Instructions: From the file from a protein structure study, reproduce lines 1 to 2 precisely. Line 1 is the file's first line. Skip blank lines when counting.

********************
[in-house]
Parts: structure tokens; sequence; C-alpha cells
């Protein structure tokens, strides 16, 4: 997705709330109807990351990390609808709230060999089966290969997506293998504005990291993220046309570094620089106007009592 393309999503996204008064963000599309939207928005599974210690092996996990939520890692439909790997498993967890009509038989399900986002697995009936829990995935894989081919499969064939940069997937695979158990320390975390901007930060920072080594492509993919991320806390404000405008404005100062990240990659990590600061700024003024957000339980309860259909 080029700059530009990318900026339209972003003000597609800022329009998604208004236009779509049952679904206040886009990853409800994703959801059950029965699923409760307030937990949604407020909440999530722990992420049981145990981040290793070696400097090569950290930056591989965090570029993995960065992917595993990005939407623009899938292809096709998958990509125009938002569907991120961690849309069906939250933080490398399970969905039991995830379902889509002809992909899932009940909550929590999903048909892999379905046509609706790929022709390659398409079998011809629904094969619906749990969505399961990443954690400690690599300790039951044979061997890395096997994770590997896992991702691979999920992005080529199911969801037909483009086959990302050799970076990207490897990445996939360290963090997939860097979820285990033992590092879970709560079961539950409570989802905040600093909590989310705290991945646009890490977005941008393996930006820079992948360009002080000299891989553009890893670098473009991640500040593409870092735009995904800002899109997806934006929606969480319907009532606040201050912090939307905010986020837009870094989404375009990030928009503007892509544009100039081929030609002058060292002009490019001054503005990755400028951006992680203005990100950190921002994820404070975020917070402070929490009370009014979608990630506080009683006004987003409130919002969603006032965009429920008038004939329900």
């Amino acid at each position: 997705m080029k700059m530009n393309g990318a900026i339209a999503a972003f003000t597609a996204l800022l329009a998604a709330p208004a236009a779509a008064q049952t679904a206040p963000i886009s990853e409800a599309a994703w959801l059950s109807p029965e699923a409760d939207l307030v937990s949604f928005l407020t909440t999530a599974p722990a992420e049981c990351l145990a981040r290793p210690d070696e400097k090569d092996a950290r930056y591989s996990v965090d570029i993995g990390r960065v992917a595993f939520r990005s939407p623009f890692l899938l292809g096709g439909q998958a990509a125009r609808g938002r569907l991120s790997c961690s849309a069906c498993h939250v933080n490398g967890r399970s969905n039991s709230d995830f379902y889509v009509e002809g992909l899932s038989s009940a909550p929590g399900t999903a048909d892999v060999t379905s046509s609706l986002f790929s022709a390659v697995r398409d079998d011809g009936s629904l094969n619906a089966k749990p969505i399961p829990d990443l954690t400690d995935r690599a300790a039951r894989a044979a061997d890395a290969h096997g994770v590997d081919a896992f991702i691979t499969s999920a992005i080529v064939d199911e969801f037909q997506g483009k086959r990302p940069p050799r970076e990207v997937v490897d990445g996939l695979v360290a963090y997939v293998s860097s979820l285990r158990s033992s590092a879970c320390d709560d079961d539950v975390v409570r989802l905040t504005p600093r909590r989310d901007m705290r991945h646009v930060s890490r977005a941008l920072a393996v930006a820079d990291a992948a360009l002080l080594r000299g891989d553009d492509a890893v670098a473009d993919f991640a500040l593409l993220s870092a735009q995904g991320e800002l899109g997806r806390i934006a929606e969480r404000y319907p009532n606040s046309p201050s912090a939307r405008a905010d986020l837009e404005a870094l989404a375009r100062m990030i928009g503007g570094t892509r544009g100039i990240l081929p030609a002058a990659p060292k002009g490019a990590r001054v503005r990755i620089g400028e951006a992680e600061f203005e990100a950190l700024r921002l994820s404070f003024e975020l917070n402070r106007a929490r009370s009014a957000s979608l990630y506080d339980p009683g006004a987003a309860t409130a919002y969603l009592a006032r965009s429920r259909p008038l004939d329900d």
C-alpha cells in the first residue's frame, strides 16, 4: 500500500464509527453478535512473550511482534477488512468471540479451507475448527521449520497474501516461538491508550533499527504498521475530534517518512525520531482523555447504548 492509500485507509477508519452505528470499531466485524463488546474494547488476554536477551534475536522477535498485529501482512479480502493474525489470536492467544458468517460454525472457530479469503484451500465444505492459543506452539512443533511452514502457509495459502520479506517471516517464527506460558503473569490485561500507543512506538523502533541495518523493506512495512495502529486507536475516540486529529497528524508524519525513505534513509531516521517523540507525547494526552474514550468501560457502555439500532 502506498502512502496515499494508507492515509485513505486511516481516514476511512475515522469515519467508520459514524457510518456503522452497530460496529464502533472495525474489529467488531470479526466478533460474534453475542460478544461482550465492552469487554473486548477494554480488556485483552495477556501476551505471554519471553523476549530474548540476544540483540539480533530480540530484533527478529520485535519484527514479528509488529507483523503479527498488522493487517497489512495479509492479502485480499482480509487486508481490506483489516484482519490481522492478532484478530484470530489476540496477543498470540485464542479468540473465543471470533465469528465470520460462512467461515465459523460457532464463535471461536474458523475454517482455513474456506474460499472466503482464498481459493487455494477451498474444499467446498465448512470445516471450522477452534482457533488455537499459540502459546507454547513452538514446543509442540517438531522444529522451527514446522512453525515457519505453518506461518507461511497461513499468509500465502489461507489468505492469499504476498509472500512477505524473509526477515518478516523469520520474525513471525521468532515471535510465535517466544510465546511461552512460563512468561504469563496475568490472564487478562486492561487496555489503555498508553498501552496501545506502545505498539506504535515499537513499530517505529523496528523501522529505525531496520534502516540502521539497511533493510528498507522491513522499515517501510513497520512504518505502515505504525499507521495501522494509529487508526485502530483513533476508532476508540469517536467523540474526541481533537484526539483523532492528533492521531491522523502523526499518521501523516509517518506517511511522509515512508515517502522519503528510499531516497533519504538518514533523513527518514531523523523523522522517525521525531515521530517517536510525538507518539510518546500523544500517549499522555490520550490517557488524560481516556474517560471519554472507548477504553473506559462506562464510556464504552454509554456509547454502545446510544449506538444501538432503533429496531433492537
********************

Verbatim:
[in-house]
Parts: structure tokens; sequence; C-alpha cells